Photo credit: LM Otero/AP

San Antonio’s Kawhi Leonard had a fabulous game last night against the Houston Rockets. He scored 39 points—17 in the fourth quarter alone—on only 18 shots. He nailed the game-deciding three-pointer with 25 seconds left, then sprinted half the length of the floor to deliver the even more game-deciding chasedown block of James Harden’s layup attempt. It has a good chance to go down as the most succinct and spectacular display of two-way excellence any NBA player not named LeBron James will deliver this season:

Next, he hit the subsequent free throws that clinched the win for the Spurs. He also guarded Harden for most of the fourth, helping hold the Rockets star to a measly four points on 1-for-5 shooting and a single assist in the period. If one player can be said to have won a basketball game by himself, that’s pretty much what Leonard did last night, against one of the NBA’s best teams.

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He was great. He is great. He’s not the damn MVP. Oklahoma City’s Russell Westbrook is the damn MVP! Of course Russell Westbrook is the MVP. Don’t be stupid about this.

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You know already that Russ currently is leading the league in scoring and averaging a triple-double, as he continues singlehandedly hauling the sorry, talent-poor Thunder to the playoffs. If you have been paying any attention, you also know—and may even acknowledge, after you have performed the requisite Sloan-era sneering at simple counting stats and the value of the triple-double as an indicator of basketball excellence—that Russ is having a world-historically great and dominant season, one that on its own might be sufficient to put him in the Hall of Fame, should its particulars hold up through 82 games. All of that is old and familiar by now—which, at least as much as anything Leonard has done, is what explains the growing chorus of “Actually, Kawhi is the MVP” nonsense that crescendoed during last night’s Rockets-Spurs game and spilled over into misbegotten basketblogs this morning.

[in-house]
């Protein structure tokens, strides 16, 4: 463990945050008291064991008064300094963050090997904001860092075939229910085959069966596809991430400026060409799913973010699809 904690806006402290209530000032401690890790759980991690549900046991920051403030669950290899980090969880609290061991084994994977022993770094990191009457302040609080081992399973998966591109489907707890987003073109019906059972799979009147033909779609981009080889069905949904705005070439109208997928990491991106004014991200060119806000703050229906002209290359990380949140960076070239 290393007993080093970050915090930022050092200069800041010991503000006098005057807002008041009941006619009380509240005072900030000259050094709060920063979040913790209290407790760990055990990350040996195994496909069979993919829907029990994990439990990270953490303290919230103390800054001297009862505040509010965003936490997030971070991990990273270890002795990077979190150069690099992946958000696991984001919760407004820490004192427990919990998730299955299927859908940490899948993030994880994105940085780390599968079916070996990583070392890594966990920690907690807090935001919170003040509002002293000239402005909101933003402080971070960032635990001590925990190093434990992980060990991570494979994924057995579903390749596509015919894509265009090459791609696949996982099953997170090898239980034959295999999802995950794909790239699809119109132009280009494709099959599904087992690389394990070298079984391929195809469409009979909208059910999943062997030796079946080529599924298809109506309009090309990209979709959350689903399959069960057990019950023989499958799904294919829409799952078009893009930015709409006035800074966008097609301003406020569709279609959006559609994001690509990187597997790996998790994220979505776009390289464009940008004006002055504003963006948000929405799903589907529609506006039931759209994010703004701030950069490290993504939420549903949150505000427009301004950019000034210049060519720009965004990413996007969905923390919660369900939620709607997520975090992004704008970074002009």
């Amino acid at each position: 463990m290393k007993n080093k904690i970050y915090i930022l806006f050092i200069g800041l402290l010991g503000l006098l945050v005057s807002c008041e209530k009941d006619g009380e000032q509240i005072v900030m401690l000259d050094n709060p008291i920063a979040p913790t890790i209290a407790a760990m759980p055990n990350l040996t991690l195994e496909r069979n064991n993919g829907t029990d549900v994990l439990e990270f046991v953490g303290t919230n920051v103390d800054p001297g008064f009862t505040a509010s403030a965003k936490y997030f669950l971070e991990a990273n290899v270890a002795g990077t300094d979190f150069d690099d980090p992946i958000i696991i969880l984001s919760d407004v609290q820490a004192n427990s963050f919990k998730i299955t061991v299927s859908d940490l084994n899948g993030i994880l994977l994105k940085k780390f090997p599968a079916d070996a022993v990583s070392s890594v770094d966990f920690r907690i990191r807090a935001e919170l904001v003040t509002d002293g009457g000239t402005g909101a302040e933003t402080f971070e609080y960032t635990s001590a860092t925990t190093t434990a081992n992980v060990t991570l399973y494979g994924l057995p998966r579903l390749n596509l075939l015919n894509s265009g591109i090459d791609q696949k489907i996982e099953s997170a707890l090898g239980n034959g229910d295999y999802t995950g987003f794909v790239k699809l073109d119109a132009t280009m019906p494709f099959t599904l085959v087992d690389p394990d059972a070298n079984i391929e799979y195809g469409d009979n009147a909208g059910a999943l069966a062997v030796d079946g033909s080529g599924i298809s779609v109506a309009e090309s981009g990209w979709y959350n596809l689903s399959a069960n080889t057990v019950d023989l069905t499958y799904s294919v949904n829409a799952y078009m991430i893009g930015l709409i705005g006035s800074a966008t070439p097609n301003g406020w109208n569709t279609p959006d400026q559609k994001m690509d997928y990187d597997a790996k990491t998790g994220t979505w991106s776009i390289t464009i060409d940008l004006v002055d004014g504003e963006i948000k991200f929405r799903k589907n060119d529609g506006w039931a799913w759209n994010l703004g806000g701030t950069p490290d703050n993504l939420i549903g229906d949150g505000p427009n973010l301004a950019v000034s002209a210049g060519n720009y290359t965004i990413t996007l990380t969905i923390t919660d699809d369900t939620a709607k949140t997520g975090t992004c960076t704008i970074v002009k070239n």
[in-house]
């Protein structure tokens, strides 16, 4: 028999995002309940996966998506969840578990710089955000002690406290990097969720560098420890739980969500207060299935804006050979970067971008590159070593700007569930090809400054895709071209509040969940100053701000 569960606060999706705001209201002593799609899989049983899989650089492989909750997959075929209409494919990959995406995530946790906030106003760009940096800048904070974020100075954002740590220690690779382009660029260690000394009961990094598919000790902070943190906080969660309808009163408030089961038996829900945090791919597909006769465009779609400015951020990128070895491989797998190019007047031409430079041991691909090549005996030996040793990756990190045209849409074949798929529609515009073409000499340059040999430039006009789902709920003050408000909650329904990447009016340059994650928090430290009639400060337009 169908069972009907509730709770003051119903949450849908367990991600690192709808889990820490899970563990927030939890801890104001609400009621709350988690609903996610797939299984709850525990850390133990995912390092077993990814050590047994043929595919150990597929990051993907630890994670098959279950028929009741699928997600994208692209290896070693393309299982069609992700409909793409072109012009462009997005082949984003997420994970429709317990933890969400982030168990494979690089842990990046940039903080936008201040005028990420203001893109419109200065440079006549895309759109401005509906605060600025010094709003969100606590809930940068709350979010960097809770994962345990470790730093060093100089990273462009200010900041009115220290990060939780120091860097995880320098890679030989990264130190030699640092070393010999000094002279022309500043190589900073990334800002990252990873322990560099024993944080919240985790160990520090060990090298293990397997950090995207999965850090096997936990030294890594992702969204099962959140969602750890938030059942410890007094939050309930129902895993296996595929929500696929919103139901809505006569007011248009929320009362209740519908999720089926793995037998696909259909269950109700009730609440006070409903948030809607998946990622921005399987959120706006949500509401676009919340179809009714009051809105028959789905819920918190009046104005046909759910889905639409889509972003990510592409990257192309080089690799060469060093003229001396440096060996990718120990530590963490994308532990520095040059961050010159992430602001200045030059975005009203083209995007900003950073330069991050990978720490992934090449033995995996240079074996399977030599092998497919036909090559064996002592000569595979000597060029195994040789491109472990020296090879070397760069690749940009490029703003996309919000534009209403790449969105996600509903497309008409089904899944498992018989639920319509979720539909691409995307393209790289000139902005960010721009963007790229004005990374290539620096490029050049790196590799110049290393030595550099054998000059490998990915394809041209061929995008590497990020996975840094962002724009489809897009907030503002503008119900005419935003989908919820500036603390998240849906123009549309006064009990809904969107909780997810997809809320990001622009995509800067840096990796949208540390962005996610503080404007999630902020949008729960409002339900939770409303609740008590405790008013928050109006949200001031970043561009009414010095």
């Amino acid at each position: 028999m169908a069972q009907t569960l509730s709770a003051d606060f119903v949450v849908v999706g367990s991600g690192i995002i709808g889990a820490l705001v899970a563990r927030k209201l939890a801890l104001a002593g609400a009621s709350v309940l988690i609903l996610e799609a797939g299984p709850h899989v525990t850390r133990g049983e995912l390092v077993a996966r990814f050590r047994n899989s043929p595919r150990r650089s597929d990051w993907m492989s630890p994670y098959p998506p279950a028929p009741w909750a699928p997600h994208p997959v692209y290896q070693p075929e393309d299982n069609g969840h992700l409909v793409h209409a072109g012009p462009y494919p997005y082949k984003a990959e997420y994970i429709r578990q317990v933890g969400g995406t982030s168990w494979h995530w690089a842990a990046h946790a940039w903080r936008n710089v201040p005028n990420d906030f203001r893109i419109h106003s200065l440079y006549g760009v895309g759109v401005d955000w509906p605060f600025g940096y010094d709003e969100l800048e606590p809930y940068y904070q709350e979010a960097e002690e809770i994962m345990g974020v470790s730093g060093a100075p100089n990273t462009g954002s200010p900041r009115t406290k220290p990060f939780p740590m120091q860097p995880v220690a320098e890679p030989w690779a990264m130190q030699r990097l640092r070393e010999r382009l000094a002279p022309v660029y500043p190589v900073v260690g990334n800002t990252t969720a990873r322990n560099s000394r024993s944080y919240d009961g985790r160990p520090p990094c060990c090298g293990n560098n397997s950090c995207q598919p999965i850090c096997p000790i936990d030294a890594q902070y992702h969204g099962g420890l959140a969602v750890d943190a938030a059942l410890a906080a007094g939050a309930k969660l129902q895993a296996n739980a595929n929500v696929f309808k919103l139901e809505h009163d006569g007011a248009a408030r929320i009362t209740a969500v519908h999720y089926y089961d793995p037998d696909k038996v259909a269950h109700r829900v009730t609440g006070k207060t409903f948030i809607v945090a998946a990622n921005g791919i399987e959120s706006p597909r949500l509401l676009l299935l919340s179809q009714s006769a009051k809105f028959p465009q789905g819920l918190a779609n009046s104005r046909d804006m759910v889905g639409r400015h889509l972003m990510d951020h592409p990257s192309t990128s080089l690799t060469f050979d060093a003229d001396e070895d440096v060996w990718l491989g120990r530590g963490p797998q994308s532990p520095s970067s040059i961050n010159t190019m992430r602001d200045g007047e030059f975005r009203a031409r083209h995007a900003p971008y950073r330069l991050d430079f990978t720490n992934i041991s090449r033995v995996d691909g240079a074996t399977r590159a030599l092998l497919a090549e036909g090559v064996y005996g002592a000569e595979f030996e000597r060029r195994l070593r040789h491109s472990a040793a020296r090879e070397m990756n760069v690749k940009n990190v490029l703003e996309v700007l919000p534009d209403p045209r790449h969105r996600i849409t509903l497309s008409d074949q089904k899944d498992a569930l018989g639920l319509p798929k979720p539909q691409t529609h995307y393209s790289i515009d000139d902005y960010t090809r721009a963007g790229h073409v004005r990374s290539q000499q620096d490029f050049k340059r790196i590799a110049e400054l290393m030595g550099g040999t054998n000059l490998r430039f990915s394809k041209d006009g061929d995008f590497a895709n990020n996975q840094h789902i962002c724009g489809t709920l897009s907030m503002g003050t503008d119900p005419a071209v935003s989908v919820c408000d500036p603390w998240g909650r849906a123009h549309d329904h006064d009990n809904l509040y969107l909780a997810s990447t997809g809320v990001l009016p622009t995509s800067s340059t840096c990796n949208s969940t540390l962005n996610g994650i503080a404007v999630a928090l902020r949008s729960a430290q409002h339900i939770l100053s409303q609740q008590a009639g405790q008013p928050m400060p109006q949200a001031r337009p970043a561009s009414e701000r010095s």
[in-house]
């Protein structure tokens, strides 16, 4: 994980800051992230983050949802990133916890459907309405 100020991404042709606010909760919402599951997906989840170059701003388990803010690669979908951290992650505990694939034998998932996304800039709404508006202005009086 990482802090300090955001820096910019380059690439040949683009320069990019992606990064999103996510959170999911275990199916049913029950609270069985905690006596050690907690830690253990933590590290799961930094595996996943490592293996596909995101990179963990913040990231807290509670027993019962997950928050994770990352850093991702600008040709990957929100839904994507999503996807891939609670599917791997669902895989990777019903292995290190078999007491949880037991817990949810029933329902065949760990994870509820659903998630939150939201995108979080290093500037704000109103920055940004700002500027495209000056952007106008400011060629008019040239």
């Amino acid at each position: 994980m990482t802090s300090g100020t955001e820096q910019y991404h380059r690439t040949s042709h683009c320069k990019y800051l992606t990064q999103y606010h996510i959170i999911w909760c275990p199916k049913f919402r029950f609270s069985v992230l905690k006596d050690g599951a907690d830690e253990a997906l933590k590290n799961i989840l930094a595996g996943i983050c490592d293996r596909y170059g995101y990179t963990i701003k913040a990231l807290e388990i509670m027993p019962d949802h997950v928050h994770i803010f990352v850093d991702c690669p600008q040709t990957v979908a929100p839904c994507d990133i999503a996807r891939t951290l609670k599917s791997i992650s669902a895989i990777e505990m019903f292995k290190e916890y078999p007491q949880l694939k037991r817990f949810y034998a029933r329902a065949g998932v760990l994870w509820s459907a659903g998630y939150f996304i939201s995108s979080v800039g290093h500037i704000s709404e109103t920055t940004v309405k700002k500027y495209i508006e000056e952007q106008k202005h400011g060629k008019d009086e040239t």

Simple contrarianism, of course, is part of it. “Russ is the MVP” might have enjoyed a brief moment as a counterintuitive, or at least not baldly obvious, opinion back toward the beginning of the season, but by now saying that Russell Westbrook is the MVP of the 2016-17 NBA season is like saying fresh air is the best thing to breathe. It does not signify either punchy independence or heightened sophistication. It is just merely, plainly right. If you blogged it back in January, then you do not have any more MVP blogs to publish.

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That’s not all that works against Russ’s case. The NBA season is extremely long (too long, if you ask at least a few of my colleagues here at Deadspin) and at a certain point, a plain and immutable fact—like, for example, that Russell Westbrook is having one of the best and most dominant single seasons a basketball player has ever had, and possibly the most extraordinary in the viewing lifetime of anyone now producing these batshit “Actually, Kawhi is the MVP” takes, and therefore clearly is the fucking MVP, c’mon—ceases to arouse sensation; its immutability becomes the thing that argues against it.

Professional basketball is serial television entertainment, after all—and, at least at the box-score level, Russ’s otherworldly production has become a TV show that sticks to a formula. Nobody has ever done what Russell Westbrook is doing,* sure—but Russell Westbrook is doing it all the time.